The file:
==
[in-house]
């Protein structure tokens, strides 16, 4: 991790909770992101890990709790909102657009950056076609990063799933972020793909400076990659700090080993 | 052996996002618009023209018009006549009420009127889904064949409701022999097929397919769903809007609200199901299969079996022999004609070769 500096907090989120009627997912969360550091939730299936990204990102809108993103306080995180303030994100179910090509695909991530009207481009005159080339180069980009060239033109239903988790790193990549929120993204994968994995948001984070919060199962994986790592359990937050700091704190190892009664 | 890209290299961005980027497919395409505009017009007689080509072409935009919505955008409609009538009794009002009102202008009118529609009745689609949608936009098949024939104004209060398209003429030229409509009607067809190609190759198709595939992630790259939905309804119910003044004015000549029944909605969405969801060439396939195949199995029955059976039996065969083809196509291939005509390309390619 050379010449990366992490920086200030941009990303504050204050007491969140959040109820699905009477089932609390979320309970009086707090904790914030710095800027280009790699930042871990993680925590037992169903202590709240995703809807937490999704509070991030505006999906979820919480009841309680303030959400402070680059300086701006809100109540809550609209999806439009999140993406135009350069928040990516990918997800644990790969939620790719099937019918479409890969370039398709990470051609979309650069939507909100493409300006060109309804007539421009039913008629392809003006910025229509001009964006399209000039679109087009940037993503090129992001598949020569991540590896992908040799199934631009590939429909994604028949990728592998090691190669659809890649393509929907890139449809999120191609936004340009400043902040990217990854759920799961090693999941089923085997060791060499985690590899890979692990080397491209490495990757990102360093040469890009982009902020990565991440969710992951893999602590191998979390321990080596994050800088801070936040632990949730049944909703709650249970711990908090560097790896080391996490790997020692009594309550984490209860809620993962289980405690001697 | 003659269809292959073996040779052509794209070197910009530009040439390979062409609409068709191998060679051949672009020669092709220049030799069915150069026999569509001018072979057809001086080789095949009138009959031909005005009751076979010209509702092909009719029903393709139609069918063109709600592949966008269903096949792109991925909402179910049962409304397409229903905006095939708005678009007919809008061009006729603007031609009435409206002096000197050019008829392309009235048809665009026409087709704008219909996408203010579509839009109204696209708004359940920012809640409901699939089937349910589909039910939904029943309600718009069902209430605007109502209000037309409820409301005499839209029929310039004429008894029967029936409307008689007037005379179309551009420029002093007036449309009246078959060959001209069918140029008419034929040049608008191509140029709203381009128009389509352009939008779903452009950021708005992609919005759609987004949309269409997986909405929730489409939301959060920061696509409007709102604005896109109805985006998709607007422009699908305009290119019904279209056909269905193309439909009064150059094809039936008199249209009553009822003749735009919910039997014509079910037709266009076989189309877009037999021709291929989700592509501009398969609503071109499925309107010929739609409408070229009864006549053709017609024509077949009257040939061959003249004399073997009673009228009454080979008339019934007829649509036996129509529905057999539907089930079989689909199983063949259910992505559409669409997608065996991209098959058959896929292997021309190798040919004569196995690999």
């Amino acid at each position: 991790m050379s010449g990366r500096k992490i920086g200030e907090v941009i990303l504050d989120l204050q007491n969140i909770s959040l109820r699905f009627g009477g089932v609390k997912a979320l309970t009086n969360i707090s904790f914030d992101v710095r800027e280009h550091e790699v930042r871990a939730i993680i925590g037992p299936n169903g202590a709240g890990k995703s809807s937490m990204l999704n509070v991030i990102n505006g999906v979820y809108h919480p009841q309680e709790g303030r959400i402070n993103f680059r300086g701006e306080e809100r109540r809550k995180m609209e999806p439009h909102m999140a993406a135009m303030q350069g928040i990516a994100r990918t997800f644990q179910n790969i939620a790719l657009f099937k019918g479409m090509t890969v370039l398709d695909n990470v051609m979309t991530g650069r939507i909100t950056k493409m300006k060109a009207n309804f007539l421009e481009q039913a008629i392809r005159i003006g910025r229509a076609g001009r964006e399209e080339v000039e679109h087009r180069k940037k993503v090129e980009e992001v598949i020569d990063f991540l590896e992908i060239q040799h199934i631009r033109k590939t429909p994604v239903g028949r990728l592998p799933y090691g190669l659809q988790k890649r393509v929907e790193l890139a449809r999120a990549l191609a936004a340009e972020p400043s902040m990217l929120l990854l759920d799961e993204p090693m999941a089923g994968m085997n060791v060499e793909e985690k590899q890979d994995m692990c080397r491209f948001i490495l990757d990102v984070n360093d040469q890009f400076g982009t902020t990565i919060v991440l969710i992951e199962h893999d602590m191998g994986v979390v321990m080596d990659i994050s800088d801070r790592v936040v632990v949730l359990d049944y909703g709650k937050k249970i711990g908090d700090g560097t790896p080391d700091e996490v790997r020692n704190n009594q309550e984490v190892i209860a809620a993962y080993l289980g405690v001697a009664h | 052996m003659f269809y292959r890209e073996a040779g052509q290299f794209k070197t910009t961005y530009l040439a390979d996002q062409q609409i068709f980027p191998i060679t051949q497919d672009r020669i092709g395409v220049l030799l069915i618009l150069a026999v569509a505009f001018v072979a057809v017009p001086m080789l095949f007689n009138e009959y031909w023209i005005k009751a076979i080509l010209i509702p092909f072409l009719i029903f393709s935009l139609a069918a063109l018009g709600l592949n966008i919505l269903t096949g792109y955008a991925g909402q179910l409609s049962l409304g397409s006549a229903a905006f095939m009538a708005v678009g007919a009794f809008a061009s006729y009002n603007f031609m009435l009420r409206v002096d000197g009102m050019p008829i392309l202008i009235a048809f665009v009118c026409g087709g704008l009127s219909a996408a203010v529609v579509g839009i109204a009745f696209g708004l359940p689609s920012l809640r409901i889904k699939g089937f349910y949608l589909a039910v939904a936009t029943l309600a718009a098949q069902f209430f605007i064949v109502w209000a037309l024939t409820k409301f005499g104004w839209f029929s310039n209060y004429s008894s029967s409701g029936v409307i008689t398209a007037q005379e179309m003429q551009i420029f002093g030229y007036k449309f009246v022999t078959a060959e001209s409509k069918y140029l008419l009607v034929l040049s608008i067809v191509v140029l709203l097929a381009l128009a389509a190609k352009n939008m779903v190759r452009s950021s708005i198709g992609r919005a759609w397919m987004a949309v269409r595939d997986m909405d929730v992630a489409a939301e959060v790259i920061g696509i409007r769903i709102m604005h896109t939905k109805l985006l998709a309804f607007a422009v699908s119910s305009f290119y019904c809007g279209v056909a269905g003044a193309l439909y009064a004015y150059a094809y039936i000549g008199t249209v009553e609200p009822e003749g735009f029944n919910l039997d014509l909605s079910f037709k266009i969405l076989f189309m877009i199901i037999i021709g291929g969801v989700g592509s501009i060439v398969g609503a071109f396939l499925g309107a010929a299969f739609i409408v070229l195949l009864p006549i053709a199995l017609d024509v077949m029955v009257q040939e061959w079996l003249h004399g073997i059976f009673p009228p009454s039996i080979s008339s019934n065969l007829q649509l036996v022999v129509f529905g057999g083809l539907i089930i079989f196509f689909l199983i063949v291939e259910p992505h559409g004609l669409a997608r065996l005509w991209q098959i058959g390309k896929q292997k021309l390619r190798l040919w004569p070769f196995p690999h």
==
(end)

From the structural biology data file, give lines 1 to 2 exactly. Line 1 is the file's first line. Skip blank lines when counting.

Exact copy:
[in-house]
């Protein structure tokens, strides 16, 4: 991790909770992101890990709790909102657009950056076609990063799933972020793909400076990659700090080993 | 052996996002618009023209018009006549009420009127889904064949409701022999097929397919769903809007609200199901299969079996022999004609070769 500096907090989120009627997912969360550091939730299936990204990102809108993103306080995180303030994100179910090509695909991530009207481009005159080339180069980009060239033109239903988790790193990549929120993204994968994995948001984070919060199962994986790592359990937050700091704190190892009664 | 890209290299961005980027497919395409505009017009007689080509072409935009919505955008409609009538009794009002009102202008009118529609009745689609949608936009098949024939104004209060398209003429030229409509009607067809190609190759198709595939992630790259939905309804119910003044004015000549029944909605969405969801060439396939195949199995029955059976039996065969083809196509291939005509390309390619 050379010449990366992490920086200030941009990303504050204050007491969140959040109820699905009477089932609390979320309970009086707090904790914030710095800027280009790699930042871990993680925590037992169903202590709240995703809807937490999704509070991030505006999906979820919480009841309680303030959400402070680059300086701006809100109540809550609209999806439009999140993406135009350069928040990516990918997800644990790969939620790719099937019918479409890969370039398709990470051609979309650069939507909100493409300006060109309804007539421009039913008629392809003006910025229509001009964006399209000039679109087009940037993503090129992001598949020569991540590896992908040799199934631009590939429909994604028949990728592998090691190669659809890649393509929907890139449809999120191609936004340009400043902040990217990854759920799961090693999941089923085997060791060499985690590899890979692990080397491209490495990757990102360093040469890009982009902020990565991440969710992951893999602590191998979390321990080596994050800088801070936040632990949730049944909703709650249970711990908090560097790896080391996490790997020692009594309550984490209860809620993962289980405690001697 | 003659269809292959073996040779052509794209070197910009530009040439390979062409609409068709191998060679051949672009020669092709220049030799069915150069026999569509001018072979057809001086080789095949009138009959031909005005009751076979010209509702092909009719029903393709139609069918063109709600592949966008269903096949792109991925909402179910049962409304397409229903905006095939708005678009007919809008061009006729603007031609009435409206002096000197050019008829392309009235048809665009026409087709704008219909996408203010579509839009109204696209708004359940920012809640409901699939089937349910589909039910939904029943309600718009069902209430605007109502209000037309409820409301005499839209029929310039004429008894029967029936409307008689007037005379179309551009420029002093007036449309009246078959060959001209069918140029008419034929040049608008191509140029709203381009128009389509352009939008779903452009950021708005992609919005759609987004949309269409997986909405929730489409939301959060920061696509409007709102604005896109109805985006998709607007422009699908305009290119019904279209056909269905193309439909009064150059094809039936008199249209009553009822003749735009919910039997014509079910037709266009076989189309877009037999021709291929989700592509501009398969609503071109499925309107010929739609409408070229009864006549053709017609024509077949009257040939061959003249004399073997009673009228009454080979008339019934007829649509036996129509529905057999539907089930079989689909199983063949259910992505559409669409997608065996991209098959058959896929292997021309190798040919004569196995690999």